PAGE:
Net-net, on an adjusted basis, our net income growth translated to an increase in adjusted diluted earnings per share of 18%, or $0.12, year-over-year.

In terms of cash, during the first quarter, we generated $543 million pretax free cash flow, up 11% year-over-year or 13% on a per share basis. This growth was primarily driven by the increase in adjusted operating profit, offset in part by slightly higher CapEx spend and an increase in interest expense of $15 million. After-tax free cash flow was also up by 3% and on a per share basis up 5%.

During the first quarter, we returned $204 million in cash in the form of dividends to our shareholders, up 9% year-over-year.

As we turn to the balance sheet, we ended the quarter with $3.9 billion of available liquidity. In addition to our $2 billion of undrawn credit facility and our cash on hand of $1.4 billion, during the quarter, we drew $400 million against our accounts receivable securitization program, which has available up to $900 million of liquidity at a very attractive interest rate. Securitization program further reduces our cost of debt capital and improves our liquidity position at the same time.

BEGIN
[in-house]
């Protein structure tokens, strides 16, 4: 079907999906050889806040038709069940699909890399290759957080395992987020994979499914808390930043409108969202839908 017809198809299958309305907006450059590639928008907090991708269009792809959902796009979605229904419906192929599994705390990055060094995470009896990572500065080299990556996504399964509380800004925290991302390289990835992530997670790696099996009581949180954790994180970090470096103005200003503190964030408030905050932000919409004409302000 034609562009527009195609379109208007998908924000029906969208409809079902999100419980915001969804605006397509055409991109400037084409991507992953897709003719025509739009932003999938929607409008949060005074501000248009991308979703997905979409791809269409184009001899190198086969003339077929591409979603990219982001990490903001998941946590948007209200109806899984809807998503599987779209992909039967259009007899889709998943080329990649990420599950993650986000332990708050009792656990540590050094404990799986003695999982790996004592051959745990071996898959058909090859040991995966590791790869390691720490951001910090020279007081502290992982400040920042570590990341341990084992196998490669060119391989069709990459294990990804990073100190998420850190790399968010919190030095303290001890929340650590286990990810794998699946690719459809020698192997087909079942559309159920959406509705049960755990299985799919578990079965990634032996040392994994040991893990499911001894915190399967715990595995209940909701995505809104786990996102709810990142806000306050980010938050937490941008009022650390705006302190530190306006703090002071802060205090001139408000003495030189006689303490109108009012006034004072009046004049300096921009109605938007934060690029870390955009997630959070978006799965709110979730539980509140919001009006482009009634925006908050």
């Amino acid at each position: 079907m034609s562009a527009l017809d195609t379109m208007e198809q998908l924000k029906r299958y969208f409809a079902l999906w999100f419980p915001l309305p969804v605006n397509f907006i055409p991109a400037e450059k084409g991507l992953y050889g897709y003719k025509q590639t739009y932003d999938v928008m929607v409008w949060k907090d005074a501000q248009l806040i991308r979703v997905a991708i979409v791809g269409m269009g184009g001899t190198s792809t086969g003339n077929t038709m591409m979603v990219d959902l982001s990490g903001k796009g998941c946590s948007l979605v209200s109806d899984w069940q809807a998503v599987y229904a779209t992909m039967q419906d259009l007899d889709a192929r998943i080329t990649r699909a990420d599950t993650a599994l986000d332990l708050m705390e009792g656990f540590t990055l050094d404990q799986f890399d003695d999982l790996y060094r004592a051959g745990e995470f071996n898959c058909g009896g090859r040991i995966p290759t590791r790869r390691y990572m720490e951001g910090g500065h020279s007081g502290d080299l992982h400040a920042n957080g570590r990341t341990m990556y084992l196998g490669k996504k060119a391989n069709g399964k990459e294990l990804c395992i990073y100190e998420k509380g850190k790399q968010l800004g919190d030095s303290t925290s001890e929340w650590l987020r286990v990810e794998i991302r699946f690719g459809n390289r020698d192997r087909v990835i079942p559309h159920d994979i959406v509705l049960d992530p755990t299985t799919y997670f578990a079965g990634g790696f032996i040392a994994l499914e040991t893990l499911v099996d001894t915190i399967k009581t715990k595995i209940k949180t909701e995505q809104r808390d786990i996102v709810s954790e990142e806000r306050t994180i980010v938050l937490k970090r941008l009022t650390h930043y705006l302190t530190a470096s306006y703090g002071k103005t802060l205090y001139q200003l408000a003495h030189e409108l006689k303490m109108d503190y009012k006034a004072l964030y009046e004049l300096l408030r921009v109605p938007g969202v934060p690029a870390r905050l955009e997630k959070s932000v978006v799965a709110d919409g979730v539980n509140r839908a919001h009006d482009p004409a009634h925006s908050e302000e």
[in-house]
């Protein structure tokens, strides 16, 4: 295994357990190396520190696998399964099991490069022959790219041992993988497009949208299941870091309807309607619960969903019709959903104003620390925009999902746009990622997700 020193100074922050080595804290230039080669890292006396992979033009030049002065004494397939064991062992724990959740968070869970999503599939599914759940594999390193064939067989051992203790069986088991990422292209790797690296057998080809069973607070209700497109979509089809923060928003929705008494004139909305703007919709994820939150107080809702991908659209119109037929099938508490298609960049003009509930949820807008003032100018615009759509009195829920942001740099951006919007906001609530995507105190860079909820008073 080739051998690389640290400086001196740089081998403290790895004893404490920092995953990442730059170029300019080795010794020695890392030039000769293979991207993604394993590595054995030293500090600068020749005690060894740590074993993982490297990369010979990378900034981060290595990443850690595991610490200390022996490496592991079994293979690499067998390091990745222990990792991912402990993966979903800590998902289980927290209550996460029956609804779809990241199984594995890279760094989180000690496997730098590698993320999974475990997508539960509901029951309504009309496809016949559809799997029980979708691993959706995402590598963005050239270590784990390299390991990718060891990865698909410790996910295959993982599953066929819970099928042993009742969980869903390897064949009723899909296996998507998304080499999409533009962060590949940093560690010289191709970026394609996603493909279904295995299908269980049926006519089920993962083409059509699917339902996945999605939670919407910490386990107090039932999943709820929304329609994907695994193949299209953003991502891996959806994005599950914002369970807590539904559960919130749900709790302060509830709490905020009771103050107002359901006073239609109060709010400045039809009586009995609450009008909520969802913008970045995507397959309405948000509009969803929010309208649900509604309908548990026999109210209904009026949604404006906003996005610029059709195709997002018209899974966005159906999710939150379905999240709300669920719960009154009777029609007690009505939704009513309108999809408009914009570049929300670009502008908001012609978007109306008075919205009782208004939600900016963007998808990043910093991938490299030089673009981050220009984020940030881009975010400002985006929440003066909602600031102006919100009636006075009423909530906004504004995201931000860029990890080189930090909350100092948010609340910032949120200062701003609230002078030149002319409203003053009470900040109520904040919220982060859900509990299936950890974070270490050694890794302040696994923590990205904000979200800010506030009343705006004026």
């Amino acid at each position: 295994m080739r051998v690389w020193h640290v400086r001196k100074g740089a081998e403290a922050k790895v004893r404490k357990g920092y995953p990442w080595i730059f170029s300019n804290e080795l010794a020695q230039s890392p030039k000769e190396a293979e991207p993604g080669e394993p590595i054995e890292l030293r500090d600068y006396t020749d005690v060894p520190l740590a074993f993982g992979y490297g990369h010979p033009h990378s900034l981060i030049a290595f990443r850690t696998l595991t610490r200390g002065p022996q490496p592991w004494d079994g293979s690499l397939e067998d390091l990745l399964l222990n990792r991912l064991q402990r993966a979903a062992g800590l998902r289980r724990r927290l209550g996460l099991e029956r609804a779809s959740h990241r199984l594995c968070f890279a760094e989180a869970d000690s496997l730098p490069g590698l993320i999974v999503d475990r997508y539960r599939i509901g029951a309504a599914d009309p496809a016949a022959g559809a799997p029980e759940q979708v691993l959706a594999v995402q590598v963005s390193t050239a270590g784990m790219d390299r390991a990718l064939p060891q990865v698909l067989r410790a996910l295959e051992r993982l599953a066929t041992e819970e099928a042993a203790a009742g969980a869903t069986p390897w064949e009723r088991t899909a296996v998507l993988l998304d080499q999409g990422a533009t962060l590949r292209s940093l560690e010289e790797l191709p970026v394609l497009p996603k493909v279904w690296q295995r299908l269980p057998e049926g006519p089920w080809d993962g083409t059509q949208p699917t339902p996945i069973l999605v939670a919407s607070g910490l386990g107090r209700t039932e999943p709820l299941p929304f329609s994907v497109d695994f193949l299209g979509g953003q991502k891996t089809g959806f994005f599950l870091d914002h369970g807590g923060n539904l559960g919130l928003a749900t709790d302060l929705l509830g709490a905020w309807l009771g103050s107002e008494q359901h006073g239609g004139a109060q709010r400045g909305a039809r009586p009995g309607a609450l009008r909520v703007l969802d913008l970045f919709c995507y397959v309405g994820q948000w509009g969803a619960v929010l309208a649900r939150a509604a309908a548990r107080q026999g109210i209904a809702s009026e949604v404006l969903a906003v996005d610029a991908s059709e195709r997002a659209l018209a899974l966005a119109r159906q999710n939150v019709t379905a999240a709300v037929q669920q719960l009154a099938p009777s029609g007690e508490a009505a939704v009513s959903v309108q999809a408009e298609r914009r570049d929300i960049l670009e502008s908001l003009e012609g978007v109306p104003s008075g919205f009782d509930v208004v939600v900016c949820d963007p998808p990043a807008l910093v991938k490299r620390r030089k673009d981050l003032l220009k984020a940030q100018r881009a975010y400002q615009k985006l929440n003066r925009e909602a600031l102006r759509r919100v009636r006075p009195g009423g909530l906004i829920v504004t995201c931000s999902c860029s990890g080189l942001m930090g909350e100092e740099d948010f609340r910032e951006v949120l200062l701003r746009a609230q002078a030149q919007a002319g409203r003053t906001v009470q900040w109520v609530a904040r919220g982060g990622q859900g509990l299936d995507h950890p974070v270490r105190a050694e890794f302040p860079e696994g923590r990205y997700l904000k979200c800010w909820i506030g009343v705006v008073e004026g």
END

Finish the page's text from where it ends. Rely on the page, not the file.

$1.4 billion of cash on the balance sheet primarily relates to the $1 billion in new investment grade debt financing we completed in the quarter and the $400 million draw against our accounts receivable securitization program. We expect to close and complete payment on the Mountain Cable transaction on or about May 1, retire an outstanding debt issue in June and will continue to hold cash reserves as we prepare for the 700-megahertz spectrum auction later in the year.